Phase 4 of the CRISP-DM Process Model: Modeling - dummies

Phase 4 of the CRISP-DM Process Model: Modeling

By Meta S. Brown

Modeling is the part of the Cross-Industry Standard Process for Data Mining (CRISP-DM) process model that most data miners like best. Your data is already in good shape, and now you can search for useful patterns in your data.

The modeling phase includes four tasks. These are

  • Selecting modeling techniques

  • Designing test(s)

  • Building model(s)

  • Assessing model(s)

Task: Selecting modeling techniques

The wonderful world of data mining offers oodles of modeling techniques, but not all of them will suit your needs. Narrow the list based on the kinds of variables involved, the selection of techniques available in your tools, and any business considerations that are important to you.

For example, many organizations favor methods with output that’s easy to interpret, so decision trees or logistic regression might be acceptable, but neural networks would probably not be accepted.

Deliverables for this task include two reports:

  • Modeling technique: Specify the technique(s) that you will use.

  • Modeling assumptions: Many modeling techniques are based on certain assumptions. For example, a model type may be intended for use with data that has a specific type of distribution. Document these assumptions in this report.

Statisticians are well-informed, strict, and fussy about assumptions. That’s not necessarily true of data miners, and it’s not a requirement to become a data miner. If you have deep statistical knowledge and understand the assumptions behind the models you select, you can be strict and fussy about assumptions.

But many data miners, especially novice data miners, don’t fuss much over assumptions. The alternative is testing — lots and lots of testing — of your models.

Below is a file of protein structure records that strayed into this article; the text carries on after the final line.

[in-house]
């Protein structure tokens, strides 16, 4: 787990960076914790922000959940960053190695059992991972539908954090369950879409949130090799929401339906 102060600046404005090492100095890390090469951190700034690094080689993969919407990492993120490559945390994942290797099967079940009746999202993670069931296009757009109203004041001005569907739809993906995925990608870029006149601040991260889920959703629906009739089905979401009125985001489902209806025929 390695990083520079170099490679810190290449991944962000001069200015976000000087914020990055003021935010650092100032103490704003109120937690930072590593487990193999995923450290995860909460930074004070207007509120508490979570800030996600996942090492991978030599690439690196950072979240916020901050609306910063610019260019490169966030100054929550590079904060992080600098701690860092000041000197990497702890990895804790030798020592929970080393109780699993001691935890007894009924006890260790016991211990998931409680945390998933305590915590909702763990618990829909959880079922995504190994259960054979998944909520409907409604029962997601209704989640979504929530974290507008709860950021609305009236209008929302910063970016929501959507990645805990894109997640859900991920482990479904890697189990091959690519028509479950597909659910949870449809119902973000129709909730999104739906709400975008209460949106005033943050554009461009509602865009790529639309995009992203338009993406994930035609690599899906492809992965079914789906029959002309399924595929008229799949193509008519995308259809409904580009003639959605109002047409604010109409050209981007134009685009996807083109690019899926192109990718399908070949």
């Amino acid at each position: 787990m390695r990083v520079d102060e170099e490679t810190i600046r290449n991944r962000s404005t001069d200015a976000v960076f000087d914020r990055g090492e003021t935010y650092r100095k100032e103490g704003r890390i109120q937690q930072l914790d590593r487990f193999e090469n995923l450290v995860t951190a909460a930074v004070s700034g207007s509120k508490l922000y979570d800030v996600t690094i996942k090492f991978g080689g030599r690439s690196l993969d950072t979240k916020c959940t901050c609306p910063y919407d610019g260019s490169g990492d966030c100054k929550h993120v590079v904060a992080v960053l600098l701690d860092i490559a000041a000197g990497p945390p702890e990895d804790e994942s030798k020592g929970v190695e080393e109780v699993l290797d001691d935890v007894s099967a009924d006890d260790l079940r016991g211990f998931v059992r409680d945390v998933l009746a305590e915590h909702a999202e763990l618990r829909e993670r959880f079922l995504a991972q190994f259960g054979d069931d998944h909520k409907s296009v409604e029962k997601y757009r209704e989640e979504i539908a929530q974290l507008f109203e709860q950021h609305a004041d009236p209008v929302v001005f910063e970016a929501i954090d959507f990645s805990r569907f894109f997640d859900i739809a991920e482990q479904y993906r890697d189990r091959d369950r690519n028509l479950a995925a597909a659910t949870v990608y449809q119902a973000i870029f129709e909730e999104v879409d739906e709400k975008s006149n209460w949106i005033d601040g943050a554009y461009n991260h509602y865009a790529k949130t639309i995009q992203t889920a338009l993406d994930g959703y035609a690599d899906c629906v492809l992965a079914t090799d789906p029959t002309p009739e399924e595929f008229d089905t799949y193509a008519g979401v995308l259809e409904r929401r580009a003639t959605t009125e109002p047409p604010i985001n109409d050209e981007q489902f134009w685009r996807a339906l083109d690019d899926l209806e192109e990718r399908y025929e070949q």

Task: Designing tests

The test in this task is the test that you’ll use to determine how well your model works. It may be as simple as splitting your data into a group of cases for model training and another group for model testing.

Training data is used to fit mathematical forms to the data model, and test data is used during the model-training process to avoid overfitting: making a model that’s perfect for one dataset, but no other. You may also use holdout data, data that is not used during the model-training process, for an additional test.

The deliverable for this task is your test design. It need not be elaborate, but you should at least take care that your training and test data are similar and that you avoid introducing any bias into the data.

Task: Building model(s)

Modeling is what many people imagine to be the whole job of the data miner, but it’s just one task of dozens! Nonetheless, modeling to address specific business goals is the heart of the data-mining profession.

Deliverables for this task include three items:

  • Parameter settings: When building models, most tools give you the option of adjusting a variety of settings, and these settings have an impact on the structure of the final model. Document these settings in a report.

  • Model descriptions: Describe your models. State the type of model (such as linear regression or neural network) and the variables used. Explain how the model is interpreted. Document any difficulties encountered in the modeling process.

  • Models: This deliverable is the models themselves. Some model types can be easily defined with a simple equation; others are far too complex and must be transmitted in a more sophisticated format.

Task: Assessing model(s)

Now you will review the models that you’ve created, from a technical standpoint and also from a business standpoint (often with input from business experts on your project team).

Deliverables for this task include two reports:

  • Model assessment: Summarizes the information developed in your model review. If you have created several models, you may rank them based on your assessment of their value for a specific application.

  • Revised parameter settings: You may choose to fine-tune settings that were used to build the model and conduct another round of modeling and try to improve your results.

Data mining, like an onion, a Dobos torte, or a sedimentary rock, has lots of layers. When you are just getting started in data mining, you can start by leaving parameter settings at their default values (in fact, you might not even notice options unless you make an effort to look for them).

As you get comfortable in your new data-mining career, it will make sense for you to find out about model parameters and know how you can use them. Your options will vary widely with the type of model and specific tool that you are using.